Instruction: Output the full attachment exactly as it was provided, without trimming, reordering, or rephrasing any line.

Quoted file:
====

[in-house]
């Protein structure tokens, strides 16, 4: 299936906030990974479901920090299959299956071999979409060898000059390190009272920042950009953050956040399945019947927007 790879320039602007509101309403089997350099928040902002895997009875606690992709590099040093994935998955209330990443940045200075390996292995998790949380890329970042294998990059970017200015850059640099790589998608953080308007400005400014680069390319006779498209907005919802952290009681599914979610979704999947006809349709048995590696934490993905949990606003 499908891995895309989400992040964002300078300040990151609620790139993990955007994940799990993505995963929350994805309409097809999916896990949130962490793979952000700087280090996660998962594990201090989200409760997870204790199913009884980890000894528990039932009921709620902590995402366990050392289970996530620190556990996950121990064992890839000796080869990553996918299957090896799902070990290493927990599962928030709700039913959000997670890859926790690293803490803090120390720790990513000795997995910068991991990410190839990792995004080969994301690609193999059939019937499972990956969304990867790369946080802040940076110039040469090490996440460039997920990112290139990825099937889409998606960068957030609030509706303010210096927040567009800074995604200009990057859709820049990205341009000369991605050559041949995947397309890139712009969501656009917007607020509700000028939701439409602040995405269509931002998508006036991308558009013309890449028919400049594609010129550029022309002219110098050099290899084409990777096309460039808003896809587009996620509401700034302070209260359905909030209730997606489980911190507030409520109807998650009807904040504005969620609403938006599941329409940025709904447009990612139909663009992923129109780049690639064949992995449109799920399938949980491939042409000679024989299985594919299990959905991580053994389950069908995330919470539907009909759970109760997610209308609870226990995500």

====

[in-house]
């Protein structure tokens, strides 16, 4: 299936906030990974479901920090299959299956071999979409060898000059390190009272920042950009953050956040399945019947927007 790879320039602007509101309403089997350099928040902002895997009875606690992709590099040093994935998955209330990443940045200075390996292995998790949380890329970042294998990059970017200015850059640099790589998608953080308007400005400014680069390319006779498209907005919802952290009681599914979610979704999947006809349709048995590696934490993905949990606003 499908891995895309989400992040964002300078300040990151609620790139993990955007994940799990993505995963929350994805309409097809999916896990949130962490793979952000700087280090996660998962594990201090989200409760997870204790199913009884980890000894528990039932009921709620902590995402366990050392289970996530620190556990996950121990064992890839000796080869990553996918299957090896799902070990290493927990599962928030709700039913959000997670890859926790690293803490803090120390720790990513000795997995910068991991990410190839990792995004080969994301690609193999059939019937499972990956969304990867790369946080802040940076110039040469090490996440460039997920990112290139990825099937889409998606960068957030609030509706303010210096927040567009800074995604200009990057859709820049990205341009000369991605050559041949995947397309890139712009969501656009917007607020509700000028939701439409602040995405269509931002998508006036991308558009013309890449028919400049594609010129550029022309002219110098050099290899084409990777096309460039808003896809587009996620509401700034302070209260359905909030209730997606489980911190507030409520109807998650009807904040504005969620609403938006599941329409940025709904447009990612139909663009992923129109780049690639064949992995449109799920399938949980491939042409000679024989299985594919299990959905991580053994389950069908995330919470539907009909759970109760997610209308609870226990995500």